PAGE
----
At the tender age of six, Shalane Botha witnessed an event that no one of her age should ever see – her grandfather committed suicide right before her eyes.
But to her the most devastating memory was to see how cleaning up after the incident affected the emotional state of her grandmother and father.
Shalene Botha, crime scene clean-up crew member cleaning a staged crime scene at a demonstration.
Years passed as Shalane tried to understand why those who had cleaned the scene were in a state of emotional decay. For a short period of time, she was oblivious to the effect the incident had on her own mind. But after years of studying forensic sciences, psychology, and crime scene investigation, Shalene began unravelling her family’s tendency to
Donna Nayler has seen things that would make even the most hardened criminal shudder.
Blood-spattered homes, decomposing bodies and the acrid, stinking remnants of suburban meth labs are all in a day’s work for the 30-year-old Gold Coast woman since she gave up full-time hairdressing to be a professional crime scene cleaner.
For six years, Ms Nayler has worked on some of the most gruesome tasks imaginable – turning scenes of bloody mayhem back into normal homes that appear ‘as if nothing has happened’ after police collect the evidence they need.
‘Once I walked into a house and found a girl who had been completely gutted by her boyfriend – it rocked me to the absolute core,’ she told Daily Mail Australia.
After giving up full-time hairdressing, Donna Nayler (pictured)
Bill Muir was burning out as an operations manager for a beverage company and started looking for another career. When his brother-in-law used a handgun to kill himself, Muir decided to clean up his sister’s place.
Her gratitude for his gesture of grit and kindness gave him an idea. Five months later, Muir became a crime-scene cleaner.
“I wanted to start helping people,” he said one recent afternoon before fielding a call to clean up a homicide scene. “And seeing my sister’s face after … I knew this is how I can help.”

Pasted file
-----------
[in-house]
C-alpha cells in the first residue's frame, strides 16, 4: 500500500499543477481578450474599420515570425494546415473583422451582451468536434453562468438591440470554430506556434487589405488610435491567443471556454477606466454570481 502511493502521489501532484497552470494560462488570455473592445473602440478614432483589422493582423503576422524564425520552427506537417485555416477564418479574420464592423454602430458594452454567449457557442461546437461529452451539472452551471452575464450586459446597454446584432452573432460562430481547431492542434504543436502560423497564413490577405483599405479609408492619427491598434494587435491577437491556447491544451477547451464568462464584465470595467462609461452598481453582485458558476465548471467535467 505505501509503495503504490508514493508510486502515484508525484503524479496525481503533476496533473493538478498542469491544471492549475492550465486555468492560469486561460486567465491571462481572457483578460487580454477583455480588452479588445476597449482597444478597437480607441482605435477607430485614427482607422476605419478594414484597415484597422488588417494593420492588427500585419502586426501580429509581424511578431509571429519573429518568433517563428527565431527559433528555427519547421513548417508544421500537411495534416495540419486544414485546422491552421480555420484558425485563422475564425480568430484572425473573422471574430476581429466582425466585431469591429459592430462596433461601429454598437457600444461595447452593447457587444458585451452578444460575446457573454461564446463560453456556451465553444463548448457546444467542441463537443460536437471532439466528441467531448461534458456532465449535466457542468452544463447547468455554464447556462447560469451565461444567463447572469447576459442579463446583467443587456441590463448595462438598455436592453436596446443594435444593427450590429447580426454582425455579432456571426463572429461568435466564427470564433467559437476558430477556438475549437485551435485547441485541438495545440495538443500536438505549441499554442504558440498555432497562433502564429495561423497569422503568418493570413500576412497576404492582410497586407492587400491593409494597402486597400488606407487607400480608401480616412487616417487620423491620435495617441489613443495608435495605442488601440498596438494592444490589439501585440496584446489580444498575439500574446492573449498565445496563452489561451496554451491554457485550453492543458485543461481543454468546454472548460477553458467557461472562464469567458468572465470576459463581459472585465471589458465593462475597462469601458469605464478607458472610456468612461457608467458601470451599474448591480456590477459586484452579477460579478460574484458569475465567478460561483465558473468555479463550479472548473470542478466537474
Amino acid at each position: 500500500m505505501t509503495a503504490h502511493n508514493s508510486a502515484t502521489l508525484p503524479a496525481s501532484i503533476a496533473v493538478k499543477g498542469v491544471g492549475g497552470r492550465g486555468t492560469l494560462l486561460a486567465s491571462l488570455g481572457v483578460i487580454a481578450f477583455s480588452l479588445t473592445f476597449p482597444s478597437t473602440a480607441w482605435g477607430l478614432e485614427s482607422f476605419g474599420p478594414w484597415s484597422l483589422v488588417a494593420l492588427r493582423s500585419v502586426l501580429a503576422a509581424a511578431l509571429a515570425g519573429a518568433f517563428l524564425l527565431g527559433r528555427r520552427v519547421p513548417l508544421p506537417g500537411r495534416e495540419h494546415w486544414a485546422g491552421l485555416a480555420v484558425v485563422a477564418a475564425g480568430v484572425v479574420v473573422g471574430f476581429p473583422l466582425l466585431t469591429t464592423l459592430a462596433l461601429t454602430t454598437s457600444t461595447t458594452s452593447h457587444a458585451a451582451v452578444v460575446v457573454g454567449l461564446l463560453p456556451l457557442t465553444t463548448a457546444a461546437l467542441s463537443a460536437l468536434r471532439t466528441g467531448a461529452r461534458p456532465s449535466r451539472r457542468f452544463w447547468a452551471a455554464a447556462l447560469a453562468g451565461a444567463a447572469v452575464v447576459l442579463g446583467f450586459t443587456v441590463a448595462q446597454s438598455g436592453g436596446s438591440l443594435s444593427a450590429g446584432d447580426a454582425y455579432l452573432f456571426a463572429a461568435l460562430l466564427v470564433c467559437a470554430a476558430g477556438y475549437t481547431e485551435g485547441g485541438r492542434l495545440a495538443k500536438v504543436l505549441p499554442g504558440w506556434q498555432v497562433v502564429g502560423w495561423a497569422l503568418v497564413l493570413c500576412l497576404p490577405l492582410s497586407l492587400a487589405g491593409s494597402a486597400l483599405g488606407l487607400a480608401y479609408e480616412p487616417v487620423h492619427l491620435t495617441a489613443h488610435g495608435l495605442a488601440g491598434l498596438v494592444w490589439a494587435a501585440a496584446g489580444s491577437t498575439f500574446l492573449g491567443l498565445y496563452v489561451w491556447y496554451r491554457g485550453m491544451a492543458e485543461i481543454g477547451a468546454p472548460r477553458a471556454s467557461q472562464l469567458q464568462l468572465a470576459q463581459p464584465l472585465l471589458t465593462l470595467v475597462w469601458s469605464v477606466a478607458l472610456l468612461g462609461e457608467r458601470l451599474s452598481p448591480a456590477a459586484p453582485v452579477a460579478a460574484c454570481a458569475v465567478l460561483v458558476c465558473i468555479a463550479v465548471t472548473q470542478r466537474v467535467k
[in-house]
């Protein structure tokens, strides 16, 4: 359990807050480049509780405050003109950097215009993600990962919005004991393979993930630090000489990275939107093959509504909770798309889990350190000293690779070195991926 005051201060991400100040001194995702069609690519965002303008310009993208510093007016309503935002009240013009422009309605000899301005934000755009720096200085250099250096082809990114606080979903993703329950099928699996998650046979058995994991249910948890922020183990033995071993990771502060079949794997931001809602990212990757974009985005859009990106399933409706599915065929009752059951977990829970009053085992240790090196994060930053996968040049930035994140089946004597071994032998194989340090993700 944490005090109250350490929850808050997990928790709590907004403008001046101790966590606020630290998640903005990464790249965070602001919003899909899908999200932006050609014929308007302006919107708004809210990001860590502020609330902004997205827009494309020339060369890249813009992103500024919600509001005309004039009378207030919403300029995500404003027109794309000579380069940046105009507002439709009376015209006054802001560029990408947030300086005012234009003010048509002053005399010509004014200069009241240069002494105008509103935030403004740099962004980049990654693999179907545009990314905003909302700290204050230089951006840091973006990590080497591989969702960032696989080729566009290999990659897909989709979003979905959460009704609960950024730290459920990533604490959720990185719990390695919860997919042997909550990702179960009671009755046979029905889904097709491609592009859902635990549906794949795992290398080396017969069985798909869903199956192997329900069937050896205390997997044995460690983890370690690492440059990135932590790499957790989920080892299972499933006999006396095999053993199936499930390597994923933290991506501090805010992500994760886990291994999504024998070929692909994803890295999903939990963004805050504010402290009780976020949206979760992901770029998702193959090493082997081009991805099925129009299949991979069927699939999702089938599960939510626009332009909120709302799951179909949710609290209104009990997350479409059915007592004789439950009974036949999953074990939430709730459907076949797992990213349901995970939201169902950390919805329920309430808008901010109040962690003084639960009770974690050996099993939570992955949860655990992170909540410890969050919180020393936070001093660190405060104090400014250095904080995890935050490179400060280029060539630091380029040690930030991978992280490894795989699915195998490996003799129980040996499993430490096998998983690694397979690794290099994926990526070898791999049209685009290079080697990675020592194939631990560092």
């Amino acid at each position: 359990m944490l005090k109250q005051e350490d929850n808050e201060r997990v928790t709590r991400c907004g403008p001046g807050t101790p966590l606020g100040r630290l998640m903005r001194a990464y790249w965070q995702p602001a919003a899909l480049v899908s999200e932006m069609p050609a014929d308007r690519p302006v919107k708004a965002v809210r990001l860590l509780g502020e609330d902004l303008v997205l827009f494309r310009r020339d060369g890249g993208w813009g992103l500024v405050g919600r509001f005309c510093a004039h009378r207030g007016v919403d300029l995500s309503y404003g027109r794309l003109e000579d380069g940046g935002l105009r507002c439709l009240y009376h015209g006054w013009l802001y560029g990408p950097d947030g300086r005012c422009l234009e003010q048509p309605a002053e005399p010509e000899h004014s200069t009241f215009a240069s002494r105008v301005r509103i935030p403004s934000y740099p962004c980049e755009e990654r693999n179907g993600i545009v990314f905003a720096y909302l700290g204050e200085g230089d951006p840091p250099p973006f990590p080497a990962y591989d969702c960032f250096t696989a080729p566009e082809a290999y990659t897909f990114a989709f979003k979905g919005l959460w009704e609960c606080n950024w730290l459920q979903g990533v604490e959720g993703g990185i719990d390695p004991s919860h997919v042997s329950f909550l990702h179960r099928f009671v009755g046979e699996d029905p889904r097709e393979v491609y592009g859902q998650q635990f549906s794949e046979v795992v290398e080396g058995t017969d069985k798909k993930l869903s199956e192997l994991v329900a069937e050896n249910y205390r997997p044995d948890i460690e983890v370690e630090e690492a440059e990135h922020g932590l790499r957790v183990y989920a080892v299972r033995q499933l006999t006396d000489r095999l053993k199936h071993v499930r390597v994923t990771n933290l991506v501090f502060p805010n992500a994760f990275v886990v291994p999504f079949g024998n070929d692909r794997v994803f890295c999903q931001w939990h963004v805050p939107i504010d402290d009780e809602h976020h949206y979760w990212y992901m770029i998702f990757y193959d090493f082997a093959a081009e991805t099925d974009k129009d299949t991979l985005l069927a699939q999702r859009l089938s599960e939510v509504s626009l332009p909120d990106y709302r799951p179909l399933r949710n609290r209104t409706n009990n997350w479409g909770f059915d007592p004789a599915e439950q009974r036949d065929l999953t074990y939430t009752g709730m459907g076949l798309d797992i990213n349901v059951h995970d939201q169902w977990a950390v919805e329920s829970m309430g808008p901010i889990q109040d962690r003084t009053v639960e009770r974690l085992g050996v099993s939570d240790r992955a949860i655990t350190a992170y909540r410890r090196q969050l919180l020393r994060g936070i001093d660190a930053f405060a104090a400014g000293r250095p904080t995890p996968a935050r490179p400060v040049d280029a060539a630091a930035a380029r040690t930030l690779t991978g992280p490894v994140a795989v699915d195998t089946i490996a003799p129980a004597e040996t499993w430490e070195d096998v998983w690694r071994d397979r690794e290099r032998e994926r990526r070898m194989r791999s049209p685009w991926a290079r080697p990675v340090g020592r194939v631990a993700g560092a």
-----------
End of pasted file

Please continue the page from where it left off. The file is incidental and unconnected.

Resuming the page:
In starting Naperville-based Bio-One Chicago last year, Muir and his wife, Dawn, joined the ranks of a profession that blends the demeanors of a funeral home director and grief counselor with a construction contractor who has a strong stomach and intimate knowledge of biohazard disposal. It also is a largely unregulated profession experiencing steady growth, fueled by increasing fear of
“It’s like concrete when it dries,” he says while inside a Toronto apartment littered with kids’ toys, recording equipment, drugs, and gun paraphernalia. “But if you start when it’s too fresh, you’ll just smear it everywhere.”
The professional crime scene cleaner is on the site of a shotgun suicide where he gives me the rundown of his process. “I’ll scrape, clean, disinfect, then paint,” Weir says. All of the guy’s possessions will be placed in a storage locker for his family to sort through. “When I’m done, nobody will ever know what happened here.”
Mouldy grow-ops, vicious murder scenes, liquefied corpses—Weir has cleaned them all. He’s lean and wiry with cigarette-stained teeth, needle-short hair, and a distant, muddy stare. And you can tell that he’s seen things that would shatter a sensitive soul. You can also tell that he’s just fine with that.